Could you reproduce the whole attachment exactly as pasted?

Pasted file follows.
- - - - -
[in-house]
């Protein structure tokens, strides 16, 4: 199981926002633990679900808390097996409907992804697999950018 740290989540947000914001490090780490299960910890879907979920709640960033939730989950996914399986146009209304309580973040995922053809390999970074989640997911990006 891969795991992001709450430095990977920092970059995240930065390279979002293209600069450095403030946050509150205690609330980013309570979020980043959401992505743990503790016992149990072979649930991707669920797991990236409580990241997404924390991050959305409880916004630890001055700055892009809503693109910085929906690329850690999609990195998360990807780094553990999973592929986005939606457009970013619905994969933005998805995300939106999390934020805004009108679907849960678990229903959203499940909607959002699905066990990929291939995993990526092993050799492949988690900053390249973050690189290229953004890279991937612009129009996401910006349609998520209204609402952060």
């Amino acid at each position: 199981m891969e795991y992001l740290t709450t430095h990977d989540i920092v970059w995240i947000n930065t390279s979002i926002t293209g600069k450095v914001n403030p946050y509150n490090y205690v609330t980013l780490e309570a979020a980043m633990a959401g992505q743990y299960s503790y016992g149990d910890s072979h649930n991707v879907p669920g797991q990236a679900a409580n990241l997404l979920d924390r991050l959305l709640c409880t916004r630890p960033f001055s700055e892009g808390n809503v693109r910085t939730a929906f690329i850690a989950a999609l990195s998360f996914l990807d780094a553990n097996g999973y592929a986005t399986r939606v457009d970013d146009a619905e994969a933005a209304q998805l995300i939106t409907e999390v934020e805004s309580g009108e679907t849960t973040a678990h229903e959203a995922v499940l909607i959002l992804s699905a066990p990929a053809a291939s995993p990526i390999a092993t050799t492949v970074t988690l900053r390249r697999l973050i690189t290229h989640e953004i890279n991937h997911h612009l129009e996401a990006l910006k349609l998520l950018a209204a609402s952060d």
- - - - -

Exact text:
[in-house]
């Protein structure tokens, strides 16, 4: 199981926002633990679900808390097996409907992804697999950018 740290989540947000914001490090780490299960910890879907979920709640960033939730989950996914399986146009209304309580973040995922053809390999970074989640997911990006 891969795991992001709450430095990977920092970059995240930065390279979002293209600069450095403030946050509150205690609330980013309570979020980043959401992505743990503790016992149990072979649930991707669920797991990236409580990241997404924390991050959305409880916004630890001055700055892009809503693109910085929906690329850690999609990195998360990807780094553990999973592929986005939606457009970013619905994969933005998805995300939106999390934020805004009108679907849960678990229903959203499940909607959002699905066990990929291939995993990526092993050799492949988690900053390249973050690189290229953004890279991937612009129009996401910006349609998520209204609402952060």
């Amino acid at each position: 199981m891969e795991y992001l740290t709450t430095h990977d989540i920092v970059w995240i947000n930065t390279s979002i926002t293209g600069k450095v914001n403030p946050y509150n490090y205690v609330t980013l780490e309570a979020a980043m633990a959401g992505q743990y299960s503790y016992g149990d910890s072979h649930n991707v879907p669920g797991q990236a679900a409580n990241l997404l979920d924390r991050l959305l709640c409880t916004r630890p960033f001055s700055e892009g808390n809503v693109r910085t939730a929906f690329i850690a989950a999609l990195s998360f996914l990807d780094a553990n097996g999973y592929a986005t399986r939606v457009d970013d146009a619905e994969a933005a209304q998805l995300i939106t409907e999390v934020e805004s309580g009108e679907t849960t973040a678990h229903e959203a995922v499940l909607i959002l992804s699905a066990p990929a053809a291939s995993p990526i390999a092993t050799t492949v970074t988690l900053r390249r697999l973050i690189t290229h989640e953004i890279n991937h997911h612009l129009e996401a990006l910006k349609l998520l950018a209204a609402s952060d």